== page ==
A deal to purchase Star Division was signed August 11, and an announcement is expected August 31, sources familiar with the plan said. Star Division makes two types of its StarOffice software, one type that runs on Linux, Solaris, Windows, and OS/2, and the other, a thin client version of the software that runs on Java-enabled devices. The purchase price for Star is unknown at present.
Assuming the deal doesn't go awry, the acquisition of the German company would put Sun into more direct competition with longtime foe Microsoft. Microsoft's office suite is dominant on computers running Windows and Mac OS, whereas Sun's strength has been not with end-user software but with server hardware and software.
The deal would also lay important groundwork for a second attempt by Sun to get back into desktop computing. On September 8, Sun is slated to unveil a new line of "thin client" desktops which are similar but more robust than its ill-fated Javastation, according to sources. Star Division's software would essentially give Sun the applications that would make these desktops more attractive and useful. Currently, Sun makes workstations but not desktop computing units intended for office workers.
StarOffice, available as a free download over the Web for personal use, includes a word processor, spreadsheet, graphics editor, desktop database, presentation program, and calendar. Sun uses StarOffice internally and in November entered into an alliance with Star Division to promote its software for the education market along with Sun's Solaris operating system.
A Sun acquisition of Star Division makes sense for Sun on two fronts, industry observers said. First, it bolsters non-Microsoft operating systems, because it puts financial and marketing muscle behind applications for alternative OSes. Second, it furthers Sun's effort to support its computing model based on powerful centralized servers accessed by stripped-down "thin clients."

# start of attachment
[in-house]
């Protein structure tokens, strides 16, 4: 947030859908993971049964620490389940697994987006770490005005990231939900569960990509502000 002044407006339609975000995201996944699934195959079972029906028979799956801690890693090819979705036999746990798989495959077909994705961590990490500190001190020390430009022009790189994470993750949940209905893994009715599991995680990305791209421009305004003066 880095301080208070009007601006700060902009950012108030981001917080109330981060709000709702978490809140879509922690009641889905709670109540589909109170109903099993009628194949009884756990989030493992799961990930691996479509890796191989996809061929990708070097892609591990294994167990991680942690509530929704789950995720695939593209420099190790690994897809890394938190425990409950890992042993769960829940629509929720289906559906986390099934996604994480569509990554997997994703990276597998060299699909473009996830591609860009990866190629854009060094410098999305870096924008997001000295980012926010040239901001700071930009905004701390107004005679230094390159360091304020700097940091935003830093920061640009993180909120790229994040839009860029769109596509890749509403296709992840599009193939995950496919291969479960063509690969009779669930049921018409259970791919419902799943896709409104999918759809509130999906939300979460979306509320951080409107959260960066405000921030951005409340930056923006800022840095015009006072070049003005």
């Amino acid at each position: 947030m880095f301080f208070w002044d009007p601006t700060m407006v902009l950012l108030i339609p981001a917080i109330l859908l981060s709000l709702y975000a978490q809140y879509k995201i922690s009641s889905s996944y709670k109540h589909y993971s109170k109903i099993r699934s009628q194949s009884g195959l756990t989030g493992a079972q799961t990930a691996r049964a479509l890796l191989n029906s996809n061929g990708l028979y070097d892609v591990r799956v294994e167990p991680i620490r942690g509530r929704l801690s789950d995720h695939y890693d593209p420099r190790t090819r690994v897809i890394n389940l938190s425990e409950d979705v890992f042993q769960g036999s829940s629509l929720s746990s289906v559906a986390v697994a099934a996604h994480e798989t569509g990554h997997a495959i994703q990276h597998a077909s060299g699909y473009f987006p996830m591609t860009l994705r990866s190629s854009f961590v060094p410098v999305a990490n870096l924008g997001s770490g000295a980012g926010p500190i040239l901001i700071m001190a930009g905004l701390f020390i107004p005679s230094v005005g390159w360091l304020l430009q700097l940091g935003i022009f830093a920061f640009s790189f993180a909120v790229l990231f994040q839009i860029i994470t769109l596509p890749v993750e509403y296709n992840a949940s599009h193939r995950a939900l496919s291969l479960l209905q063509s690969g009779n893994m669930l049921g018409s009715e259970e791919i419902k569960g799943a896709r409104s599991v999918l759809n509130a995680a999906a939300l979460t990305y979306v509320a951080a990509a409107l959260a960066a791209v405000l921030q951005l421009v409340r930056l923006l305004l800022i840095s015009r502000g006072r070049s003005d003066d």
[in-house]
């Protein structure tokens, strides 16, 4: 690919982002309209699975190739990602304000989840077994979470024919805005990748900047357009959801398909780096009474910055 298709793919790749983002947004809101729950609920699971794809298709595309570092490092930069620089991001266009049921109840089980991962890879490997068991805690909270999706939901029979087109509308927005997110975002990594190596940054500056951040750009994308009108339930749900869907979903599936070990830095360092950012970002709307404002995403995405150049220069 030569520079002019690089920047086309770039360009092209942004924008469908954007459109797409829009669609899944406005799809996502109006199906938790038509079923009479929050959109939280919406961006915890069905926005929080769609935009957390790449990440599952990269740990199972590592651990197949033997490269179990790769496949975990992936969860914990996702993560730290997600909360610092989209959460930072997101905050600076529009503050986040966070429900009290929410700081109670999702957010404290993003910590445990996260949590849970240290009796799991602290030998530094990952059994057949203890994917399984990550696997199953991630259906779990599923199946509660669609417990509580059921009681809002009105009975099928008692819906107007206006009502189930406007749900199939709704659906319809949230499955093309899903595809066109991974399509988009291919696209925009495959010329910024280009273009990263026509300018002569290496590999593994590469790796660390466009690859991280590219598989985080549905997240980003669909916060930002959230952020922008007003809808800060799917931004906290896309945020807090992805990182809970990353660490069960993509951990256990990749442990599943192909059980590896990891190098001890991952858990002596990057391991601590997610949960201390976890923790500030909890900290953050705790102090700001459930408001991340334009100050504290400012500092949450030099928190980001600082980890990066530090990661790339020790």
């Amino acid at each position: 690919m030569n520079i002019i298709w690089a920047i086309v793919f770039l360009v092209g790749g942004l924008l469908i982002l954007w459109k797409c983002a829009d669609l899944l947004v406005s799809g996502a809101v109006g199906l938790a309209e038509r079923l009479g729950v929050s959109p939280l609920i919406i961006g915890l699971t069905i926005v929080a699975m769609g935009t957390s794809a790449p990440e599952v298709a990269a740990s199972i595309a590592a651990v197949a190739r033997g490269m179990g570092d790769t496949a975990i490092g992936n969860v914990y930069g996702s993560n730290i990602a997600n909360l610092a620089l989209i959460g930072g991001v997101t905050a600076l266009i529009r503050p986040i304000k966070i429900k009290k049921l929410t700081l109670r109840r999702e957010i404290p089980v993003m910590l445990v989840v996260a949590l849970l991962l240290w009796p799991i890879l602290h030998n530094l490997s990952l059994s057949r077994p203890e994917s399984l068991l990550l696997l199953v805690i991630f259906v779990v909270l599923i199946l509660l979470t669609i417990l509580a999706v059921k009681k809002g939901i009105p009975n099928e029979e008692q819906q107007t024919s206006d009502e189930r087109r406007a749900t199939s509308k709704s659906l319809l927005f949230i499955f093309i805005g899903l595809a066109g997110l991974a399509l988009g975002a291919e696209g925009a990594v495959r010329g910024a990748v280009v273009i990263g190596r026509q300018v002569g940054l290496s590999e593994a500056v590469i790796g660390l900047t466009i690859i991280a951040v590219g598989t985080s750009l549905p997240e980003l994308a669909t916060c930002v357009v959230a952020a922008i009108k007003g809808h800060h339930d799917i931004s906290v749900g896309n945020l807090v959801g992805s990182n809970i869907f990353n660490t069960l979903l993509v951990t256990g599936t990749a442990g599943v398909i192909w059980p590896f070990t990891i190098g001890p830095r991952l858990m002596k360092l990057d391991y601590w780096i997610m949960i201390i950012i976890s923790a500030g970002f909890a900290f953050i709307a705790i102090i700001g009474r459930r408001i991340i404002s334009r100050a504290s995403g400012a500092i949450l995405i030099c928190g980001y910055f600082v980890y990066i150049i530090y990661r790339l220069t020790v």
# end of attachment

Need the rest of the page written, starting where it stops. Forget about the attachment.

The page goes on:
Microsoft's dominance in Office software is secure at present, said Phil Rueppel, a financial analyst at Deutsche Bank Alex. Brown. "I don't think Star software is going to pose too much of an issue for the office-suite success Microsoft has had," he said. "But it does provide more and more functionality to the alternative to the Microsoft architecture."
A Sun spokesperson declined to comment on the deal. Star Division representatives did not return phone calls.
Star Division was founded in 1985 in Hamburg, Germany, but moved its headquarters to Fremont, California, in March 1998, the company said. The company had said in earlier news releases that it planned to begin selling stock publicly in 1999, but it omitted mention of that plan in more recent releases.
The thin client connection
The Star Division announcement will dovetail with Sun's rollout of its next-generation thin client, code-named Corona, expected September 8 at Sun's Enterprise Computing Forum, sources said.
The deal gives Sun software that could fill what analysts said was the biggest gap with its first attempt to promote thin clients, namely, smoothly functioning applications. In July, Sun's chief operating officer Ed Zander acknowledged that the company's first attempt at thin clients years ago wasn't good enough and said it was refreshing its effort.